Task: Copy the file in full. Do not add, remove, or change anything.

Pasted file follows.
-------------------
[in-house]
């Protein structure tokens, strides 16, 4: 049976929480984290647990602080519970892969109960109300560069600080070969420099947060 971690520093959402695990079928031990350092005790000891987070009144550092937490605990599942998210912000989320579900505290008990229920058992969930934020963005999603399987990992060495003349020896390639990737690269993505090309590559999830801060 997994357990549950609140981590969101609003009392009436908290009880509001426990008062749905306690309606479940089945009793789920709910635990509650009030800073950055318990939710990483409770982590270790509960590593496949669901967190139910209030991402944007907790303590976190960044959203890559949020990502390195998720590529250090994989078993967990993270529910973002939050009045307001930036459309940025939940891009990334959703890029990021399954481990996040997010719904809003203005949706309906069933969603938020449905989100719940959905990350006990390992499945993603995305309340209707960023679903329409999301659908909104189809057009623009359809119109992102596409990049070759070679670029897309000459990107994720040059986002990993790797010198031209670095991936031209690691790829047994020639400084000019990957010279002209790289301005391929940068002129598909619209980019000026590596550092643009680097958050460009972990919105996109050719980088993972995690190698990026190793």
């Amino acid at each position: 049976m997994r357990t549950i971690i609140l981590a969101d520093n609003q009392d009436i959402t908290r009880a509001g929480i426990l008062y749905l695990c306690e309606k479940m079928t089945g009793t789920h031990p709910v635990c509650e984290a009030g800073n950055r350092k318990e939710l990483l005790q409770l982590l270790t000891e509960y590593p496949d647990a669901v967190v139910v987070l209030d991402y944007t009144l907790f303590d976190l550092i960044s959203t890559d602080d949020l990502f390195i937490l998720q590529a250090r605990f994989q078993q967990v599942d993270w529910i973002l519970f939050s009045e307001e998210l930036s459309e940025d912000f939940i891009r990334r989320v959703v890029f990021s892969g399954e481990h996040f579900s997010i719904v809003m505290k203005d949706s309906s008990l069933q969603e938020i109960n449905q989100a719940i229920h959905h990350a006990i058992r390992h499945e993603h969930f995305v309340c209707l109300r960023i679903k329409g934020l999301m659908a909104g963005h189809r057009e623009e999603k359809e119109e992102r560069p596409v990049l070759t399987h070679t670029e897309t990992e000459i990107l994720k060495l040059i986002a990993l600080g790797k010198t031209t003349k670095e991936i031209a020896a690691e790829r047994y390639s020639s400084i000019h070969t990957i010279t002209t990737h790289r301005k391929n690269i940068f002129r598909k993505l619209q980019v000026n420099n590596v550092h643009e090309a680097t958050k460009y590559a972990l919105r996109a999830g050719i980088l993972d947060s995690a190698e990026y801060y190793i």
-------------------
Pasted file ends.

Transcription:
[in-house]
């Protein structure tokens, strides 16, 4: 049976929480984290647990602080519970892969109960109300560069600080070969420099947060 971690520093959402695990079928031990350092005790000891987070009144550092937490605990599942998210912000989320579900505290008990229920058992969930934020963005999603399987990992060495003349020896390639990737690269993505090309590559999830801060 997994357990549950609140981590969101609003009392009436908290009880509001426990008062749905306690309606479940089945009793789920709910635990509650009030800073950055318990939710990483409770982590270790509960590593496949669901967190139910209030991402944007907790303590976190960044959203890559949020990502390195998720590529250090994989078993967990993270529910973002939050009045307001930036459309940025939940891009990334959703890029990021399954481990996040997010719904809003203005949706309906069933969603938020449905989100719940959905990350006990390992499945993603995305309340209707960023679903329409999301659908909104189809057009623009359809119109992102596409990049070759070679670029897309000459990107994720040059986002990993790797010198031209670095991936031209690691790829047994020639400084000019990957010279002209790289301005391929940068002129598909619209980019000026590596550092643009680097958050460009972990919105996109050719980088993972995690190698990026190793």
């Amino acid at each position: 049976m997994r357990t549950i971690i609140l981590a969101d520093n609003q009392d009436i959402t908290r009880a509001g929480i426990l008062y749905l695990c306690e309606k479940m079928t089945g009793t789920h031990p709910v635990c509650e984290a009030g800073n950055r350092k318990e939710l990483l005790q409770l982590l270790t000891e509960y590593p496949d647990a669901v967190v139910v987070l209030d991402y944007t009144l907790f303590d976190l550092i960044s959203t890559d602080d949020l990502f390195i937490l998720q590529a250090r605990f994989q078993q967990v599942d993270w529910i973002l519970f939050s009045e307001e998210l930036s459309e940025d912000f939940i891009r990334r989320v959703v890029f990021s892969g399954e481990h996040f579900s997010i719904v809003m505290k203005d949706s309906s008990l069933q969603e938020i109960n449905q989100a719940i229920h959905h990350a006990i058992r390992h499945e993603h969930f995305v309340c209707l109300r960023i679903k329409g934020l999301m659908a909104g963005h189809r057009e623009e999603k359809e119109e992102r560069p596409v990049l070759t399987h070679t670029e897309t990992e000459i990107l994720k060495l040059i986002a990993l600080g790797k010198t031209t003349k670095e991936i031209a020896a690691e790829r047994y390639s020639s400084i000019h070969t990957i010279t002209t990737h790289r301005k391929n690269i940068f002129r598909k993505l619209q980019v000026n420099n590596v550092h643009e090309a680097t958050k460009y590559a972990l919105r996109a999830g050719i980088l993972d947060s995690a190698e990026y801060y190793i």